Najib Hage-Chahine has posted Culpa in Contrahendo in European Private International Law: Another Look at Article 12 of the Rome II Regulation on SSRN.
Precontractual liability is liability that arises out of a harmful conduct that occurs during the formation period of a contract. Where the harmful conduct occurs during international negotiations, a conflict of laws issue arises. The determination of the applicable law to precontractual liability can be a complex and tedious task, which is why the European Legislature has provided a special conflict-of-law rule in Article 12 of the Rome II Regulation on the applicable law to non-contractual obligations. Through this provision, the European Legislature aims to achieve uniformity between EU Member States, while providing an appropriate conflicts rule. The present essay assesses the European Legislature’s attempt at codification and offers a commentary of Article 12 of the Rome II Regulation. It comes at a time when the Commission is scheduled to submit a report on the application of the Rome II Regulation to the European Parliament, the Council, and the European Economic and Social Committee. This essay will show that the Legislature has displaced the traditional rules of European private international law by adopting a contractual connecting factor in order to determine the applicable law to a non-contractual obligation. Indeed, the European Legislature has, for the purposes of European private international law, chosen to characterize culpa in contrahendo as non-contractual, but has chosen to determine the applicable law to this non-contractual obligation on the basis of a contractual connecting factor. Thus, Article 12(1) of the Rome II Regulation has, in fact, chosen to submit claims arising out of culpa in contrahendo to the lex contractus in negotio. According to this provision, the applicable law to claims arising out of culpa in contrahendo is the law of the contract that was under negotiation. In spite of its advantages, the rule provided by Article 12 of the Rome II Regulation lacks flexibility. The lack of escape devices and the relative inapplicability of the second paragraph of Article 12 of the Rome II Regulation make this rule a rigid one whose application cannot be displaced whenever it reaches inappropriate results.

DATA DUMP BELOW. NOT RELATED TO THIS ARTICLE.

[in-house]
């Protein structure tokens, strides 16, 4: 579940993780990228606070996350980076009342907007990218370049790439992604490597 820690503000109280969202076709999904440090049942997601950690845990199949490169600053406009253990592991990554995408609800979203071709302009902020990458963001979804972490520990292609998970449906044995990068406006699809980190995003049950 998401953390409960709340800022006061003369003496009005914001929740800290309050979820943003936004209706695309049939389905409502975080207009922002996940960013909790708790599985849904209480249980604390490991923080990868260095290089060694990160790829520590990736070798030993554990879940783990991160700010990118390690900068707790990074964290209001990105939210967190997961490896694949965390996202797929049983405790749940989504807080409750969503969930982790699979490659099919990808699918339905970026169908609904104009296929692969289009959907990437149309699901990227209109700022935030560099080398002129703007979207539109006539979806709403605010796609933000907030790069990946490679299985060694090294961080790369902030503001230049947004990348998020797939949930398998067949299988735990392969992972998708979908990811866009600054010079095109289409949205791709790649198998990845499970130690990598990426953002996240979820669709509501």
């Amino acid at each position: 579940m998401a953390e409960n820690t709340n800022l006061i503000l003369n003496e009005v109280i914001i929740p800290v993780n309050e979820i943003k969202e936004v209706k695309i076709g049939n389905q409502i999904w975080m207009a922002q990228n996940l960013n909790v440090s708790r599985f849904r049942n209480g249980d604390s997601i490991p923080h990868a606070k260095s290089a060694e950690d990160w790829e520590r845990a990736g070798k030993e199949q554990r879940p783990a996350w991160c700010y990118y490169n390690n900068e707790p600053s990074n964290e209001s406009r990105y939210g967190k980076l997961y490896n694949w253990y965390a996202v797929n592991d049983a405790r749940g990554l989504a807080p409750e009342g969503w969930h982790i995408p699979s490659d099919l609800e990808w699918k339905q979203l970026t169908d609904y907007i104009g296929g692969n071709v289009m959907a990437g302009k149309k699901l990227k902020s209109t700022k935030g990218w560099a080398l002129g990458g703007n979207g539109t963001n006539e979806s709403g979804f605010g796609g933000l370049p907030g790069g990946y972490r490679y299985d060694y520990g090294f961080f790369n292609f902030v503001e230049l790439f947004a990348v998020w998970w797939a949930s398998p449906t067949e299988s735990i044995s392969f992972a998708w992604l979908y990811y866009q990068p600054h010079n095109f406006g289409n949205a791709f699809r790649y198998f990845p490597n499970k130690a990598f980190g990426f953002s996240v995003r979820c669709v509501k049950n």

The paper was published in the Northwestern Journal of International Law & Business.